Do you know why women have more heart attacks than men? Watch this Mellanie True Hills video and learn the answer.
Mellanie True Hills:
Women have a variety of issues when it comes to having heart attacks. First of all, doctors don’t know that women have heart attacks, at least not before the age of 65. Many doctors don’t because that’s how they were trained in medical school.
They were trained that men have heart attacks; women might have heart attacks after the age of 65. So it can often be a shock to our doctors when we go in and say, “I am having these symptoms.” They don’t even think of heart attacks. So it’s a shock when we actually have a heart attack, especially when it happens in younger and younger women.
So for example, it happens not just in our 60s and 70s but in our 50s, 40s, 30s and even younger. So women tend to have heart attacks because our doctors are not always recognizing the symptoms and not getting us treated in time. In addition, women have, many women go into denial, and we are not recognizing our own symptoms and even if we do, we think they’re not serious.
So as a result, we say, “Oh, I need to get that done first,” or “I need to get that done first,” so we wait. We’re losing precious moments because time lost is heart lost if we have a heart attack. So it’s frightening. Women on average don’t make it to the hospitals as quickly as men do and as a result we lose more women to heart attacks than men.
In addition, we have learned just in the last couple of years that heart attacks are a different mechanism in women. Heart disease is different in women. So not only are we not recognizing the symptoms, we have subtle symptoms that are easily missed, but in addition to that, the mechanism may be different and as a result the test may need to be different.
What are the signs of a heart attack?
Not everyone has all of the warning signs of heart attack. And, sometimes these signs can go away and come back.
Symptoms of a heart attack include:
* Pain or discomfort in the center of the chest
* Pain or discomfort in other areas of the upper body, including the arms, back, neck, jaw, or stomach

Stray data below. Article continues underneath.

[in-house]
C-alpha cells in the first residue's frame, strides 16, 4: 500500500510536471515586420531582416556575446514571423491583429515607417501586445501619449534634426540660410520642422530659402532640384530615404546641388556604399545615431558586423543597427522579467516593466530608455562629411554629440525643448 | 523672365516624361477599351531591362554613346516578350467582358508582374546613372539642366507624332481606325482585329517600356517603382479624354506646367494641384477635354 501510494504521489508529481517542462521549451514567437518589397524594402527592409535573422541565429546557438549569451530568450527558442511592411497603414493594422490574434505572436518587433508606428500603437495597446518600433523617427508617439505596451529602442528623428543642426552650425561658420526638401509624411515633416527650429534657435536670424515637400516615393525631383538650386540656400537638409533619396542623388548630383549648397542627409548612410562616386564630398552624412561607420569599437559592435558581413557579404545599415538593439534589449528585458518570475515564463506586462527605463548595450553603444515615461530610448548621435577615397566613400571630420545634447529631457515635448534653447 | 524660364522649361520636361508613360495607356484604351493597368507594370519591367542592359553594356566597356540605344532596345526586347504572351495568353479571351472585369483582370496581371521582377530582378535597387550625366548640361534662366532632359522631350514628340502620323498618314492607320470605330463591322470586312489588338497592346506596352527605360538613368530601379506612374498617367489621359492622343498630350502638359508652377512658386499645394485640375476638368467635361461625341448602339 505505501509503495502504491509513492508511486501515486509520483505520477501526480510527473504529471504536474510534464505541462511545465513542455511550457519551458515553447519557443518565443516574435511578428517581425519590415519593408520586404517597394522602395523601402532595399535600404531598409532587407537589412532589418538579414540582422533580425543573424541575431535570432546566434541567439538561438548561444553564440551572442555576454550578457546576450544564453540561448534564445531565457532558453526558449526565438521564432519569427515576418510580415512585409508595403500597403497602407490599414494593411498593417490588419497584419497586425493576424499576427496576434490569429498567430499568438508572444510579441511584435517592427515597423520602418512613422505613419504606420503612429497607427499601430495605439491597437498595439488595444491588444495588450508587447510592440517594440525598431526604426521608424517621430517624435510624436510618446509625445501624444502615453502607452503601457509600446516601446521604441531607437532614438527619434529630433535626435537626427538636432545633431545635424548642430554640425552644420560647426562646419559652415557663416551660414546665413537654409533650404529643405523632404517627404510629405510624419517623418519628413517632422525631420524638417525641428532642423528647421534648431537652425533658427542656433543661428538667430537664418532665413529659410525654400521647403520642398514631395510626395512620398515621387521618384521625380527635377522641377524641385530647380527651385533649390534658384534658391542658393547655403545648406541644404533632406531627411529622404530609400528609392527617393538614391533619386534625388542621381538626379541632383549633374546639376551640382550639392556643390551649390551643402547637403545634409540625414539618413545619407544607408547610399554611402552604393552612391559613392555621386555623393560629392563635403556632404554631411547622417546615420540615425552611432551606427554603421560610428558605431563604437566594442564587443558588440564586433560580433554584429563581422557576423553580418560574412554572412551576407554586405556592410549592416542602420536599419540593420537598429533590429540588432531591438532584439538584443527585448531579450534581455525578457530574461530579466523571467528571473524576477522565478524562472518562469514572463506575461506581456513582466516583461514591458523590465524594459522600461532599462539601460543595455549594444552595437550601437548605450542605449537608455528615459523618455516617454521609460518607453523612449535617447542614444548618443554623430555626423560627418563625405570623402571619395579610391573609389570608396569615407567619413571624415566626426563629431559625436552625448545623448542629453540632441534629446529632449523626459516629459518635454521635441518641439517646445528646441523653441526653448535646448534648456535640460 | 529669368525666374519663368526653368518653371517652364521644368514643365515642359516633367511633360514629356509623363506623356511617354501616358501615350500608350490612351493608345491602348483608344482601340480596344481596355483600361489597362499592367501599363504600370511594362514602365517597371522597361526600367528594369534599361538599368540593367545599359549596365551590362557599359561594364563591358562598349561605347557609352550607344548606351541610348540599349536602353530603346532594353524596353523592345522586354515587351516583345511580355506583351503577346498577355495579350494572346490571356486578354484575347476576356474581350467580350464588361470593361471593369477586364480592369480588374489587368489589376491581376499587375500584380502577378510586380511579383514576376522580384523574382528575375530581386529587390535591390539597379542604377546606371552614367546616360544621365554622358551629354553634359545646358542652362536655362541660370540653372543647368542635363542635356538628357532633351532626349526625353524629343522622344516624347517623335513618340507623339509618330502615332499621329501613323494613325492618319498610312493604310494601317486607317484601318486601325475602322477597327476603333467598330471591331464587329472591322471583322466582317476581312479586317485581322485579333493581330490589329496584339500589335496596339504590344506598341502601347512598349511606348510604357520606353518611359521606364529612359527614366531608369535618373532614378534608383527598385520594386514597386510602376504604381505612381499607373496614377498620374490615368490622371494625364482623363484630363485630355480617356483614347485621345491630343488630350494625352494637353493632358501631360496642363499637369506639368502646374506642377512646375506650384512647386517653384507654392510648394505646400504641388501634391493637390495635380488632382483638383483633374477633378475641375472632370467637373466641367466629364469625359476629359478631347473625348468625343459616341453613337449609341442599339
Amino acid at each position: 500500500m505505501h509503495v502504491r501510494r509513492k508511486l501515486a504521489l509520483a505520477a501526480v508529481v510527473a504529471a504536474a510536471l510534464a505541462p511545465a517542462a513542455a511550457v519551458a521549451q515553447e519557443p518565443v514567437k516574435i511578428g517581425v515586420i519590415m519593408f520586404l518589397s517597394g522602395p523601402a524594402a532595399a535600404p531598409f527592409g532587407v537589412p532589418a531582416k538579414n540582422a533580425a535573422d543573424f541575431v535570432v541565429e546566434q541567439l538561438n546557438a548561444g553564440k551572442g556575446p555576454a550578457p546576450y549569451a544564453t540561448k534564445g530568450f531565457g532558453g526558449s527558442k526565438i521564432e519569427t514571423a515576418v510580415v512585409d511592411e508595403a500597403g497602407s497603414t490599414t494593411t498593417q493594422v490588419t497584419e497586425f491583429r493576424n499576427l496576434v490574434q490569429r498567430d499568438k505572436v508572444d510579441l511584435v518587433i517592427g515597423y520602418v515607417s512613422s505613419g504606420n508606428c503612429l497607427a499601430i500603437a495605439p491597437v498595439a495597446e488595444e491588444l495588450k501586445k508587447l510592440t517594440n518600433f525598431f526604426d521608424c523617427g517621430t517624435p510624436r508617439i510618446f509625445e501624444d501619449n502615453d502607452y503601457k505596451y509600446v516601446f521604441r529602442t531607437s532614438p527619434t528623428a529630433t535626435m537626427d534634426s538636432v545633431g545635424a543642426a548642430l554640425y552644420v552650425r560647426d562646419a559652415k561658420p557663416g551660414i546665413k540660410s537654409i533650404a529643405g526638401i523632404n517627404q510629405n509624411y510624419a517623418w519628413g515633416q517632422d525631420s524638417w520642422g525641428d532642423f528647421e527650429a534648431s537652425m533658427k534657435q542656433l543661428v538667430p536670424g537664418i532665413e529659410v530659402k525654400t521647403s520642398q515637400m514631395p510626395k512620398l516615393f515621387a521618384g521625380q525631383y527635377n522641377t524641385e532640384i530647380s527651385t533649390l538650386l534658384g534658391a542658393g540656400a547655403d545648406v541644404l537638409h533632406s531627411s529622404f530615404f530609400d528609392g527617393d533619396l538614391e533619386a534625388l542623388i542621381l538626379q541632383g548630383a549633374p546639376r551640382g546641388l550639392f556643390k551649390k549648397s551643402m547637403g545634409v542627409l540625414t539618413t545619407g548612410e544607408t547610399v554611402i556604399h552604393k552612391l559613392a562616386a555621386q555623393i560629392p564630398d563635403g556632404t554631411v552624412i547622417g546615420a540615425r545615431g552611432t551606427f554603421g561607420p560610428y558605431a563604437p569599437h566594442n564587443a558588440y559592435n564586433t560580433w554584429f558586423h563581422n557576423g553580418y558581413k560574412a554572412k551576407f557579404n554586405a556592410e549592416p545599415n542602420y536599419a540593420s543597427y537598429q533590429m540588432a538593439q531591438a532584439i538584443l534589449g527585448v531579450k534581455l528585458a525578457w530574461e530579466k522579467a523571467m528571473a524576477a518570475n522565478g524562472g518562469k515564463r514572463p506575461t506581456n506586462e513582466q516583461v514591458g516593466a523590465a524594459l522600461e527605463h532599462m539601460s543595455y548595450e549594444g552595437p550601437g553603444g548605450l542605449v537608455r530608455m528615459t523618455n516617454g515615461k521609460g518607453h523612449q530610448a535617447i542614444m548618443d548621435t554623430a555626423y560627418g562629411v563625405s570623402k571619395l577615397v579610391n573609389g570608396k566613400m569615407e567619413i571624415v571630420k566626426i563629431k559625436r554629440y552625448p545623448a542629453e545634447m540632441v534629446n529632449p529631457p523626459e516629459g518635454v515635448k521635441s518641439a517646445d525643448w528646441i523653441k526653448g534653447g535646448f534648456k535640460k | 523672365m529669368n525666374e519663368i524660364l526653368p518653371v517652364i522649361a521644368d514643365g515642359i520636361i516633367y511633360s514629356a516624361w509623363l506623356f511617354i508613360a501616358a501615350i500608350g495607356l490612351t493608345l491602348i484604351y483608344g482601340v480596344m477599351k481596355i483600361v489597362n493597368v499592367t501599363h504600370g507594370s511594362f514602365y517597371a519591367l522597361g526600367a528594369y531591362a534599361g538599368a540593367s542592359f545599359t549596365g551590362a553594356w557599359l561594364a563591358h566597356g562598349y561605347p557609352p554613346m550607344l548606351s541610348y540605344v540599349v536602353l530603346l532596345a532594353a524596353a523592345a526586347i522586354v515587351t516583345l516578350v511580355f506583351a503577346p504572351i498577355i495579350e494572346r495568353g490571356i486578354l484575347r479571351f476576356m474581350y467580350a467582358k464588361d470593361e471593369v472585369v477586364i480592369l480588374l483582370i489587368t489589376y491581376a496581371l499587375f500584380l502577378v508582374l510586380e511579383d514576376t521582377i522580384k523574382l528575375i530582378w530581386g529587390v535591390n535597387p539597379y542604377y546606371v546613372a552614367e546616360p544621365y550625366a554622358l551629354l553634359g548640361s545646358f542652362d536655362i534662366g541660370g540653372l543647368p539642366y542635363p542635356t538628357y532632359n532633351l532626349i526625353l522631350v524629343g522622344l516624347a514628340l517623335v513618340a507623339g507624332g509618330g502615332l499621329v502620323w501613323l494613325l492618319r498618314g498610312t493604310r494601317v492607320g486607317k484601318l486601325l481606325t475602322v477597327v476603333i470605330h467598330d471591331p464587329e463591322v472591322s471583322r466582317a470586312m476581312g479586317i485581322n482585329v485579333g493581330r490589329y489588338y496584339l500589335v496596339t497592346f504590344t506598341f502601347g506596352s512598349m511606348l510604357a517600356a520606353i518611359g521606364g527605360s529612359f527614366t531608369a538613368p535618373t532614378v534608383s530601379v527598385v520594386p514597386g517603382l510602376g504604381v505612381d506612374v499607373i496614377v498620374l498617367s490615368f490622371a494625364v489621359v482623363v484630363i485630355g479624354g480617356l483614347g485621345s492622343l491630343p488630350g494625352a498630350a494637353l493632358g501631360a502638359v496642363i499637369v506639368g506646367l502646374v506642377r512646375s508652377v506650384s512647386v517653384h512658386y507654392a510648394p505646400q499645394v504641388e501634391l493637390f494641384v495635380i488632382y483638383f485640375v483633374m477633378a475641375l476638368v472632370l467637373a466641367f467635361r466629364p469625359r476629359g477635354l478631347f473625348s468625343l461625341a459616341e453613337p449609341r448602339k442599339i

* Other symptoms, such as shortness of breath (feeling like you can't get enough air), breaking out in a cold sweat, nausea (feeling sick to your stomach), or feeling faint or woozy
Some women have more vague symptoms such as:
* Unusual tiredness
* Trouble sleeping
* Problems breathing
* Indigestion (upset stomach)
* Anxiety (feeling uneasy or worried)
Heart Survivor, Author, and Speaker Mellanie is a heart survivor and the author of A Woman's Guide to Saving Her Own Life: The HEART Program for Health & Longevity. After having a brush with death in emergency heart surgery, Mellanie now uses her second chance to coach individuals in creating healthy lifestyles and organizations in creating healthy, productive workplaces.
Heart disease is the #1 killer, and stroke is #3. In the US each day, we lose nearly 3,000 men and women to heart disease and stroke. Forty per cent of us will get, and die from, heart disease or stroke. But it is preventable, if you know what to do.
Women have different heart symptoms than men, and they're typically very subtle, so for women, the first symptom is frequently a heart attack. Knowing those symptoms can save your life.
Mellanie's mission is to spread awareness of how to save your own life. She provides a message of hope and encouragement, sharing how to take control, decrease stress, and protect against heart disease. Audiences consistently say, You changed my life.
To further this mission, Mellanie is the founder and CEO of the American Foundation for Women's Health.
Mellanie also works with organizations that want healthy, productive workplaces to decrease stress and keep employees healthy, including how to leverage technology and culture in doing so.
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